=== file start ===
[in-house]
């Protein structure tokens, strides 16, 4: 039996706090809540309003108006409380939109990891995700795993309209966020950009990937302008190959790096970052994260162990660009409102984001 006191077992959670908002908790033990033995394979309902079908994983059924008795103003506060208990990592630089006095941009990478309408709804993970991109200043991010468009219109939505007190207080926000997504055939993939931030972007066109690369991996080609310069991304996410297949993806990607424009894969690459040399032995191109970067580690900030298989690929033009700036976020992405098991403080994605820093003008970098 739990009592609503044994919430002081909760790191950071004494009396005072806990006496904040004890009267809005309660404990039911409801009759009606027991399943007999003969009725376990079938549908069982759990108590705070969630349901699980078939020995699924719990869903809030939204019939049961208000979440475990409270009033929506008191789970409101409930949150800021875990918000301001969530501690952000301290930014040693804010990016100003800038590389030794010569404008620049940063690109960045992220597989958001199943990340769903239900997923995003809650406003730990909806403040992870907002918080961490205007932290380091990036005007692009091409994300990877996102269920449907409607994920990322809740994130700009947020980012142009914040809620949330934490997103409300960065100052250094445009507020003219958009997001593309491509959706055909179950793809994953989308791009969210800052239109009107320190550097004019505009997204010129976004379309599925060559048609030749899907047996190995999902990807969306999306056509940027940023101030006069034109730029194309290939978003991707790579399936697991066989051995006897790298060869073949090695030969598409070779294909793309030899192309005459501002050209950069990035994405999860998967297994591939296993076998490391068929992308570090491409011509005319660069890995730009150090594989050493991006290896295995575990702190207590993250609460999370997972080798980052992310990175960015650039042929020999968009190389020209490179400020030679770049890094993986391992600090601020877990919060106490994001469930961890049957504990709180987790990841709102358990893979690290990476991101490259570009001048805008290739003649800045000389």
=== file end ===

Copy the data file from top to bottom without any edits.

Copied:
[in-house]
């Protein structure tokens, strides 16, 4: 039996706090809540309003108006409380939109990891995700795993309209966020950009990937302008190959790096970052994260162990660009409102984001 006191077992959670908002908790033990033995394979309902079908994983059924008795103003506060208990990592630089006095941009990478309408709804993970991109200043991010468009219109939505007190207080926000997504055939993939931030972007066109690369991996080609310069991304996410297949993806990607424009894969690459040399032995191109970067580690900030298989690929033009700036976020992405098991403080994605820093003008970098 739990009592609503044994919430002081909760790191950071004494009396005072806990006496904040004890009267809005309660404990039911409801009759009606027991399943007999003969009725376990079938549908069982759990108590705070969630349901699980078939020995699924719990869903809030939204019939049961208000979440475990409270009033929506008191789970409101409930949150800021875990918000301001969530501690952000301290930014040693804010990016100003800038590389030794010569404008620049940063690109960045992220597989958001199943990340769903239900997923995003809650406003730990909806403040992870907002918080961490205007932290380091990036005007692009091409994300990877996102269920449907409607994920990322809740994130700009947020980012142009914040809620949330934490997103409300960065100052250094445009507020003219958009997001593309491509959706055909179950793809994953989308791009969210800052239109009107320190550097004019505009997204010129976004379309599925060559048609030749899907047996190995999902990807969306999306056509940027940023101030006069034109730029194309290939978003991707790579399936697991066989051995006897790298060869073949090695030969598409070779294909793309030899192309005459501002050209950069990035994405999860998967297994591939296993076998490391068929992308570090491409011509005319660069890995730009150090594989050493991006290896295995575990702190207590993250609460999370997972080798980052992310990175960015650039042929020999968009190389020209490179400020030679770049890094993986391992600090601020877990919060106490994001469930961890049957504990709180987790990841709102358990893979690290990476991101490259570009001048805008290739003649800045000389």